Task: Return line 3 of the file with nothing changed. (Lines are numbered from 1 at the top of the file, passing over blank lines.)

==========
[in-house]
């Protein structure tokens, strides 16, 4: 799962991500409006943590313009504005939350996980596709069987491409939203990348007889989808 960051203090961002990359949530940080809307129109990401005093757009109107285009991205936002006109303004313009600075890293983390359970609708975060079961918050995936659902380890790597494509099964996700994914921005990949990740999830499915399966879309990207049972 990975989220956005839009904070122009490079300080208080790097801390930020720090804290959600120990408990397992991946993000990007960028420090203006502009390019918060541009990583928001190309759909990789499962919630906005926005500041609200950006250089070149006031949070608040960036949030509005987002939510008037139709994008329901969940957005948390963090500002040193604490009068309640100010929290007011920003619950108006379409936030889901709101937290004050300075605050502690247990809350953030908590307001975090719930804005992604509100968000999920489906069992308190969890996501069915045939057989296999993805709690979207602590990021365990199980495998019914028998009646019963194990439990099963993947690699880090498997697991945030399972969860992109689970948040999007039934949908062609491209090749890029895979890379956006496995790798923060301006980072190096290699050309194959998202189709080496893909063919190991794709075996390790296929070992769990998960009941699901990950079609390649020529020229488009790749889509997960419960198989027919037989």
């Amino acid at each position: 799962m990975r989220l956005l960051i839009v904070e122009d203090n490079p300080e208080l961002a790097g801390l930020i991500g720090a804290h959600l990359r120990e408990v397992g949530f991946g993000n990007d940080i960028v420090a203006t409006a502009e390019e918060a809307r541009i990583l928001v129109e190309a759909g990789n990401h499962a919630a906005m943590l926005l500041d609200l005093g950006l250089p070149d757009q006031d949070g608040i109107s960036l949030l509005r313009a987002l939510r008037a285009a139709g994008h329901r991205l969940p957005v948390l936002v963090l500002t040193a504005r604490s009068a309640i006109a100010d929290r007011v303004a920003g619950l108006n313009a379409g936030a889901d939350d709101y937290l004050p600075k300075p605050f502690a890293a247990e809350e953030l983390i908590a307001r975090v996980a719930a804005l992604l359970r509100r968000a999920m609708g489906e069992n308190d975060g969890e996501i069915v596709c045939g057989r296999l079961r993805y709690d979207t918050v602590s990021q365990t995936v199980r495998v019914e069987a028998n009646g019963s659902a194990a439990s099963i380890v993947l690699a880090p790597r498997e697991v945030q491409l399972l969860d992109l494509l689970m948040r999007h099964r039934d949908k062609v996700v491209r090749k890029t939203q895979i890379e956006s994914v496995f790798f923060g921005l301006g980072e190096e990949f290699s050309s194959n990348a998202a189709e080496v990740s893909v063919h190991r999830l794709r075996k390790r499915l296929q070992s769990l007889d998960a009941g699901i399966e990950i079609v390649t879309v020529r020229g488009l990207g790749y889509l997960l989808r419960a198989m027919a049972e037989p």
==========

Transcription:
């Amino acid at each position: 799962m990975r989220l956005l960051i839009v904070e122009d203090n490079p300080e208080l961002a790097g801390l930020i991500g720090a804290h959600l990359r120990e408990v397992g949530f991946g993000n990007d940080i960028v420090a203006t409006a502009e390019e918060a809307r541009i990583l928001v129109e190309a759909g990789n990401h499962a919630a906005m943590l926005l500041d609200l005093g950006l250089p070149d757009q006031d949070g608040i109107s960036l949030l509005r313009a987002l939510r008037a285009a139709g994008h329901r991205l969940p957005v948390l936002v963090l500002t040193a504005r604490s009068a309640i006109a100010d929290r007011v303004a920003g619950l108006n313009a379409g936030a889901d939350d709101y937290l004050p600075k300075p605050f502690a890293a247990e809350e953030l983390i908590a307001r975090v996980a719930a804005l992604l359970r509100r968000a999920m609708g489906e069992n308190d975060g969890e996501i069915v596709c045939g057989r296999l079961r993805y709690d979207t918050v602590s990021q365990t995936v199980r495998v019914e069987a028998n009646g019963s659902a194990a439990s099963i380890v993947l690699a880090p790597r498997e697991v945030q491409l399972l969860d992109l494509l689970m948040r999007h099964r039934d949908k062609v996700v491209r090749k890029t939203q895979i890379e956006s994914v496995f790798f923060g921005l301006g980072e190096e990949f290699s050309s194959n990348a998202a189709e080496v990740s893909v063919h190991r999830l794709r075996k390790r499915l296929q070992s769990l007889d998960a009941g699901i399966e990950i079609v390649t879309v020529r020229g488009l990207g790749y889509l997960l989808r419960a198989m027919a049972e037989p």